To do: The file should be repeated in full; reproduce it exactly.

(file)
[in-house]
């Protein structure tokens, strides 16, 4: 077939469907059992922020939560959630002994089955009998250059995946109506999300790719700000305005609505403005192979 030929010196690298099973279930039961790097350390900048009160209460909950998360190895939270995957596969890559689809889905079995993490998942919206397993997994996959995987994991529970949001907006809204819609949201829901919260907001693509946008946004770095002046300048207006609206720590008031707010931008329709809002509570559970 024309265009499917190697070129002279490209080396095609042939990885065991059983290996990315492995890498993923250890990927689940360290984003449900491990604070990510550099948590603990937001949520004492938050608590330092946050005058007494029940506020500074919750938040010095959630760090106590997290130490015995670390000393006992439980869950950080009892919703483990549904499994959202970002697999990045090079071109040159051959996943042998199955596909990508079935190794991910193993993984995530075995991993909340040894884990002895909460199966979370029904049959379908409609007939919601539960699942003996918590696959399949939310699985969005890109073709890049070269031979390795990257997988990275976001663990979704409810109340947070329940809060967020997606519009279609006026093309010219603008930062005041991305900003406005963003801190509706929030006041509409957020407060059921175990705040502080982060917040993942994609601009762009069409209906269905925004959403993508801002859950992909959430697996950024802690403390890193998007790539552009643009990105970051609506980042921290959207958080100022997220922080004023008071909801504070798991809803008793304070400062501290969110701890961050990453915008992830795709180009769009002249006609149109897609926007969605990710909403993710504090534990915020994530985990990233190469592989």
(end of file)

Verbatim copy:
[in-house]
């Protein structure tokens, strides 16, 4: 077939469907059992922020939560959630002994089955009998250059995946109506999300790719700000305005609505403005192979 030929010196690298099973279930039961790097350390900048009160209460909950998360190895939270995957596969890559689809889905079995993490998942919206397993997994996959995987994991529970949001907006809204819609949201829901919260907001693509946008946004770095002046300048207006609206720590008031707010931008329709809002509570559970 024309265009499917190697070129002279490209080396095609042939990885065991059983290996990315492995890498993923250890990927689940360290984003449900491990604070990510550099948590603990937001949520004492938050608590330092946050005058007494029940506020500074919750938040010095959630760090106590997290130490015995670390000393006992439980869950950080009892919703483990549904499994959202970002697999990045090079071109040159051959996943042998199955596909990508079935190794991910193993993984995530075995991993909340040894884990002895909460199966979370029904049959379908409609007939919601539960699942003996918590696959399949939310699985969005890109073709890049070269031979390795990257997988990275976001663990979704409810109340947070329940809060967020997606519009279609006026093309010219603008930062005041991305900003406005963003801190509706929030006041509409957020407060059921175990705040502080982060917040993942994609601009762009069409209906269905925004959403993508801002859950992909959430697996950024802690403390890193998007790539552009643009990105970051609506980042921290959207958080100022997220922080004023008071909801504070798991809803008793304070400062501290969110701890961050990453915008992830795709180009769009002249006609149109897609926007969605990710909403993710504090534990915020994530985990990233190469592989």